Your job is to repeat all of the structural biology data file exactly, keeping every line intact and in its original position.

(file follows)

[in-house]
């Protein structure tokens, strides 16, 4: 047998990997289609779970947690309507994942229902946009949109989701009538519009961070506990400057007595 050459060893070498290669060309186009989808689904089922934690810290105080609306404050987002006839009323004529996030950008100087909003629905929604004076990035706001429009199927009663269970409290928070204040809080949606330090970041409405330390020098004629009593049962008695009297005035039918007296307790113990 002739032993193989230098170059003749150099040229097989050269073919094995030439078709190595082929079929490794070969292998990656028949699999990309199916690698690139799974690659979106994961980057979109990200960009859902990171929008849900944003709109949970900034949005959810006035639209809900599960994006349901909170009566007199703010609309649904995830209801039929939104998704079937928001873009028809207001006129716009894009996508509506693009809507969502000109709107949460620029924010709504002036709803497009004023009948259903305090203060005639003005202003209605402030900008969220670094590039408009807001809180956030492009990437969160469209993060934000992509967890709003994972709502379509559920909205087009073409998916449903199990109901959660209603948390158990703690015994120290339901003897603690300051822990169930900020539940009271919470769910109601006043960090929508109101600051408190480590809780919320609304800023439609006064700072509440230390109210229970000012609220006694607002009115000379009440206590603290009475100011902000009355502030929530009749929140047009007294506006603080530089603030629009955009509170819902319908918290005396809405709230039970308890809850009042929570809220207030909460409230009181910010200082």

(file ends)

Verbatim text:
[in-house]
């Protein structure tokens, strides 16, 4: 047998990997289609779970947690309507994942229902946009949109989701009538519009961070506990400057007595 050459060893070498290669060309186009989808689904089922934690810290105080609306404050987002006839009323004529996030950008100087909003629905929604004076990035706001429009199927009663269970409290928070204040809080949606330090970041409405330390020098004629009593049962008695009297005035039918007296307790113990 002739032993193989230098170059003749150099040229097989050269073919094995030439078709190595082929079929490794070969292998990656028949699999990309199916690698690139799974690659979106994961980057979109990200960009859902990171929008849900944003709109949970900034949005959810006035639209809900599960994006349901909170009566007199703010609309649904995830209801039929939104998704079937928001873009028809207001006129716009894009996508509506693009809507969502000109709107949460620029924010709504002036709803497009004023009948259903305090203060005639003005202003209605402030900008969220670094590039408009807001809180956030492009990437969160469209993060934000992509967890709003994972709502379509559920909205087009073409998916449903199990109901959660209603948390158990703690015994120290339901003897603690300051822990169930900020539940009271919470769910109601006043960090929508109101600051408190480590809780919320609304800023439609006064700072509440230390109210229970000012609220006694607002009115000379009440206590603290009475100011902000009355502030929530009749929140047009007294506006603080530089603030629009955009509170819902319908918290005396809405709230039970308890809850009042929570809220207030909460409230009181910010200082």